A Novel of ProvenceBook - 1994
Simon Shaw, a rumpled, fortyish English advertising executive, has decided to leave it all behind, and heads of to France to transform an abandoned police station in the Lubéron into a small but world-class hotel. On his side, Simon has a loyal majordomo and a French business partner who is as practical as she is ravishing. But he hasn't counted on the malignant local journalist--or on the mauvaise types who have chosen the neighboring village as the site of their latest bank robbery. Slyly funny and overflowing with sensuous descriptions of the good life, Hotel Pastis is the literacy equivalent of a four-star restaurant.
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London-based ad man Simon Shaw has had enough – enough massaging clients' egos, enough battling other agency directors for supremacy, enough dodging mutiny attempts from younger colleagues. In grey, cold London, he watches his marriage dissolve and realizes that the career that once excited him now seems like pointless drudgery, albeit with a lovely paycheque. Frustrated and burnt out, he decides to put the paycheque to good use, and heads to the south of France for a vacation in the sun. <br />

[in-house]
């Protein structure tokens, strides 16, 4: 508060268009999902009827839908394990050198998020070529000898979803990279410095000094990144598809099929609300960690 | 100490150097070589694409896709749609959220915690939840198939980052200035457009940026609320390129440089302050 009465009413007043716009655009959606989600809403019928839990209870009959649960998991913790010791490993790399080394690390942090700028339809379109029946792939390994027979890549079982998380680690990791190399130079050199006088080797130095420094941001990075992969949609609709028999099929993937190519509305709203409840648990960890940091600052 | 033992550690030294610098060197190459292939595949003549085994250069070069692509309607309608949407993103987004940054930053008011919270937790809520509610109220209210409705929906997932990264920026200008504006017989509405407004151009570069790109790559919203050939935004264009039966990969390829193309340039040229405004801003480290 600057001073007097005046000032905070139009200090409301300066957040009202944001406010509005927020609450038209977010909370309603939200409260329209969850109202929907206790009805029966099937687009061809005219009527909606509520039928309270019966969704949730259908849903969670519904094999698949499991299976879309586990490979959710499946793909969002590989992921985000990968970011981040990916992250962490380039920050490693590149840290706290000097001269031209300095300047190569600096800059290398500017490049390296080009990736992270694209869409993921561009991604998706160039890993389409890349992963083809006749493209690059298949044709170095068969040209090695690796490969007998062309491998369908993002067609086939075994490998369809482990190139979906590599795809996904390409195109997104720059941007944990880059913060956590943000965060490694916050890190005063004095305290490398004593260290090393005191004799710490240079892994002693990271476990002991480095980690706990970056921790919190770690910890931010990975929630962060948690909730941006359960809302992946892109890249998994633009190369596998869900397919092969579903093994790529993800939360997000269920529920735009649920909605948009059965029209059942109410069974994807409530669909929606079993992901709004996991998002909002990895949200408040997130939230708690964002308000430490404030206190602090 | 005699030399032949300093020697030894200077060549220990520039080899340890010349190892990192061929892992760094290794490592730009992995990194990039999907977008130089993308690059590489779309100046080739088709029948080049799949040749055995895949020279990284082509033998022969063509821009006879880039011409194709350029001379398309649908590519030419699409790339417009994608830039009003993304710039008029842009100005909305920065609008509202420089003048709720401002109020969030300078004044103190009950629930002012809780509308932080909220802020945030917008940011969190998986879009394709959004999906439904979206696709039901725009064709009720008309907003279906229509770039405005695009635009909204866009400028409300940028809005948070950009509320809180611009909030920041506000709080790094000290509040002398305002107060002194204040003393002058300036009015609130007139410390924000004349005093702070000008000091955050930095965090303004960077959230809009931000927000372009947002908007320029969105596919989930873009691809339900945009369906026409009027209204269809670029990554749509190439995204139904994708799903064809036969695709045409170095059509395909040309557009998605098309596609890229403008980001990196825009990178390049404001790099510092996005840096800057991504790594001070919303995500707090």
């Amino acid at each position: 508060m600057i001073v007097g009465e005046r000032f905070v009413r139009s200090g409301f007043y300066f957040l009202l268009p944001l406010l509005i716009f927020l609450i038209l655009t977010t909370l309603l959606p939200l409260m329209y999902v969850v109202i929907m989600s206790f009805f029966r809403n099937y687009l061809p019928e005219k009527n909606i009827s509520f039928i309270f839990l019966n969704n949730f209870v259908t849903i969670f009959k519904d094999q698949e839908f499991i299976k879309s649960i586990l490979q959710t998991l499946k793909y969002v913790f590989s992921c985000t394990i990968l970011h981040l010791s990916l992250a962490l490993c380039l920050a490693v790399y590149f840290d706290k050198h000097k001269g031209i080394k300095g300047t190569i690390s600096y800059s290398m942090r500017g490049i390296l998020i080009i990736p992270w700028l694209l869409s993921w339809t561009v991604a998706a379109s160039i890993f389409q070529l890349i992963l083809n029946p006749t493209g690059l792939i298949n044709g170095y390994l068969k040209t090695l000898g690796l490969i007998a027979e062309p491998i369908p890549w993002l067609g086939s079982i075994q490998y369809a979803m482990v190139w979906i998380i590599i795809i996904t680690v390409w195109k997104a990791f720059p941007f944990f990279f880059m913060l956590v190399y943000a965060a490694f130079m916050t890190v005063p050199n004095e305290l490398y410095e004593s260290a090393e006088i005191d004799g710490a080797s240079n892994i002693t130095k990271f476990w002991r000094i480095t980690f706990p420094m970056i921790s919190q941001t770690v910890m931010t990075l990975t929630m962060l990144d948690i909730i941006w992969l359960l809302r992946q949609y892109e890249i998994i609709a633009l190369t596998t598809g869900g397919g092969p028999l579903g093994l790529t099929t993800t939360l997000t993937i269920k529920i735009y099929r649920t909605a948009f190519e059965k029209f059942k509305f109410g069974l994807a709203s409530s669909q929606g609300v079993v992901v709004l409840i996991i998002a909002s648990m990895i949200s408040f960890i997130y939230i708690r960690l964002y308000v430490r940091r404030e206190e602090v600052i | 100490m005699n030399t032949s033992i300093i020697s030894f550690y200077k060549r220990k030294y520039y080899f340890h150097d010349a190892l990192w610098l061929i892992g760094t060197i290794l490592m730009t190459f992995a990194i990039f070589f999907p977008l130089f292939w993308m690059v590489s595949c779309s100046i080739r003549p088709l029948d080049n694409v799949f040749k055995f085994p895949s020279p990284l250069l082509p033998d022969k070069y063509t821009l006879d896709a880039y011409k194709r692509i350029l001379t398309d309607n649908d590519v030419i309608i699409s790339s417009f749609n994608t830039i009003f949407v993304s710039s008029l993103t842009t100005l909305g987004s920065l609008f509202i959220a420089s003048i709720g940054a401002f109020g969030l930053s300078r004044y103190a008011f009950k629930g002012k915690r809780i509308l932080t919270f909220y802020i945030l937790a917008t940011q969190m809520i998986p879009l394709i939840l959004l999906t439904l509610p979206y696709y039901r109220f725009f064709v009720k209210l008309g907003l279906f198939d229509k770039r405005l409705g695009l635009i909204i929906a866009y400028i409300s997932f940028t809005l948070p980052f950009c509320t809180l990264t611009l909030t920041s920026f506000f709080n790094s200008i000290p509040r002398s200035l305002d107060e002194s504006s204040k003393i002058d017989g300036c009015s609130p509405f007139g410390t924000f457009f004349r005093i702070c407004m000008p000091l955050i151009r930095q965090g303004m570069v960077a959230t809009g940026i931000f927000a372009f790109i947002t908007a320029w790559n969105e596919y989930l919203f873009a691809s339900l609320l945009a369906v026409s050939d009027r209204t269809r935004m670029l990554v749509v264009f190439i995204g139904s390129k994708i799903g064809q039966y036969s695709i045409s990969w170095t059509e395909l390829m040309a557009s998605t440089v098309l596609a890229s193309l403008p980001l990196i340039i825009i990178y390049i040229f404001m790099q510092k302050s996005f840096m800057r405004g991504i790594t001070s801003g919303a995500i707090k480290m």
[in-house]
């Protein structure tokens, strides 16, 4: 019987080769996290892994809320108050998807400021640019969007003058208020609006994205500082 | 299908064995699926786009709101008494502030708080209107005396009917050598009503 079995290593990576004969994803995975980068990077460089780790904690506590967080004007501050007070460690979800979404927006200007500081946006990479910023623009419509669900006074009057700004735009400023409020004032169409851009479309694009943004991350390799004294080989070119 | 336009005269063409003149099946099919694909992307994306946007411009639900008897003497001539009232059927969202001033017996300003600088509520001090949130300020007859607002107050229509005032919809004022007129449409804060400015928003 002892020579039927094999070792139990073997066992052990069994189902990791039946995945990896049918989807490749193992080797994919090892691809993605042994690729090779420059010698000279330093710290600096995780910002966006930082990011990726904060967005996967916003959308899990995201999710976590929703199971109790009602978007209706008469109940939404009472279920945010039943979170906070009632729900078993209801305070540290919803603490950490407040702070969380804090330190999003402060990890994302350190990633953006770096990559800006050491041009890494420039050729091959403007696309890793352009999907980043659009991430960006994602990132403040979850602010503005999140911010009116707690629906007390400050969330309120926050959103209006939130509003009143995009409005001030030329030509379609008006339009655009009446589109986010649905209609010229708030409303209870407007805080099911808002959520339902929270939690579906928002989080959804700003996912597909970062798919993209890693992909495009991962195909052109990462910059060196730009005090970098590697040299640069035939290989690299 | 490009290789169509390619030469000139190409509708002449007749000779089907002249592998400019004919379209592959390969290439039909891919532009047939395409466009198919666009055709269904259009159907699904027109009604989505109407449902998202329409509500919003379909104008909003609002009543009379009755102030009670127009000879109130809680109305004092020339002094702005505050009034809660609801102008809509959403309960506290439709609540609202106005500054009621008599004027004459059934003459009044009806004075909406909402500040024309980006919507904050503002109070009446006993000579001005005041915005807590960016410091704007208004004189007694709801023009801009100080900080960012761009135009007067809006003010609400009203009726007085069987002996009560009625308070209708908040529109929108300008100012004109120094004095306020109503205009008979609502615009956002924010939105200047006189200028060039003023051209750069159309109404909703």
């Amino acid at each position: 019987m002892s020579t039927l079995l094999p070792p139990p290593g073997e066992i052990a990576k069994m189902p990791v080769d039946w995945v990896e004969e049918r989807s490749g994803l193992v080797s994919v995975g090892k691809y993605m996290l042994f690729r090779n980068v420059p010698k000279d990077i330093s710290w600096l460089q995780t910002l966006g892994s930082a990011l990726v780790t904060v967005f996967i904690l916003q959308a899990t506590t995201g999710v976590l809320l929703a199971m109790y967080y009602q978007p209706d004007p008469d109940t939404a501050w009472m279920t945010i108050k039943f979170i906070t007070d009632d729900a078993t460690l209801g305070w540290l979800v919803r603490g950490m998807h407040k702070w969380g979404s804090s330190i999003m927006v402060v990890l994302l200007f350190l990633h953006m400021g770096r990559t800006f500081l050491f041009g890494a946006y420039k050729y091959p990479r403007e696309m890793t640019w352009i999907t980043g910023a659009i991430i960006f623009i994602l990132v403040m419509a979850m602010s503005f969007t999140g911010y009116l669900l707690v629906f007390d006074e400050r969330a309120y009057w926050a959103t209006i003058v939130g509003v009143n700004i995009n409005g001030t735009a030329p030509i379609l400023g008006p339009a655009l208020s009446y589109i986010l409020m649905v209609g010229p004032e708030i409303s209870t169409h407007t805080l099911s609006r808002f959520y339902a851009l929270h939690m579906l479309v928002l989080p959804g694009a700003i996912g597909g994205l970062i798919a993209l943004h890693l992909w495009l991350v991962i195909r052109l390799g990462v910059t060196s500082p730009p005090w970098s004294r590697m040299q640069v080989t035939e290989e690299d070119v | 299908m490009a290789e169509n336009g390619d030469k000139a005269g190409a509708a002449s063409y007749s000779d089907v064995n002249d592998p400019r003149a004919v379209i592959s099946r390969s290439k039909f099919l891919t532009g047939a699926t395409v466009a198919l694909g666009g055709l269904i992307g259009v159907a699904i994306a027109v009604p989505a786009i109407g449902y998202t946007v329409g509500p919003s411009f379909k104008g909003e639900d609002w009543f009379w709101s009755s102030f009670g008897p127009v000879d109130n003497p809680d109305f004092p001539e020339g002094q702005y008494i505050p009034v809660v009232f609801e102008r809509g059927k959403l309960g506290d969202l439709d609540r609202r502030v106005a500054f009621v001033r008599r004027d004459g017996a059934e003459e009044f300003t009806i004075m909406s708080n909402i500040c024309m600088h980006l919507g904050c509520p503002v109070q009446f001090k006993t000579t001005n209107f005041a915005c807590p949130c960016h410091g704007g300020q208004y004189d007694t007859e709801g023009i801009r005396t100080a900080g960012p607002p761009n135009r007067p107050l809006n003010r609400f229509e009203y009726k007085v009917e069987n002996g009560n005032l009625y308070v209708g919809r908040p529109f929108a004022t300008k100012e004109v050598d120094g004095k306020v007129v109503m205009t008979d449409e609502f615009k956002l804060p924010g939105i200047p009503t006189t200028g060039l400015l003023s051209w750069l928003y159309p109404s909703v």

On the advice of a well-traveled friend, he heads to an undiscovered corner of paradise in Provence called Isle-sur-Sorgue. Author Peter Mayle does a wonderful job capturing the sensual experience of the region, capturing the light, smells, tastes, and even local speech patterns in frothy prose. Through a series of misadventures, Simon's Porche is disabled and he gets stuck in the sleepy town, where he meets a pretty Frenchwoman named Nicole. They discover a partially developed piece of property with a fantastic view, left to rot since the recession ate away the project's funding. <br />
He grudgingly returns to London, but not for long – the magnetic pull of Nicole and Isle-sur-Sorgue have him making frequent return trips, and his work suffers. When Nicole floats the idea of purchasing the old, partially developed gendarmerie to create a hotel, Simon's decision comes quickly – within months, he and his butler Ernest have moved to Isle-sur-Sorgue, and construction resumes. Meanwhile, a crew of colourful local crooks are plotting an elaborate bank robbery. As the date of the bank robbery and hotel opening march closer, Simon finds that running a luxurious hotel while ignoring local mobsters isn't so simple as he'd hoped. <br />
Mayle's light prose and dry humour keep the capers squarely in the realm of cozy suspense, and as the tension builds the reader is taken on a sumptuous tour of the delights hidden in rural Provence. Mayle creates a memorable ensemble cast of sympathetic characters, each with their own distinct voices and endearing foibles. While the pacing isn't always perfect, readers longing for a taste of the good life in Provence will certainly enjoy *Hotel Pastis*' rich, earthy comic romp. <br />
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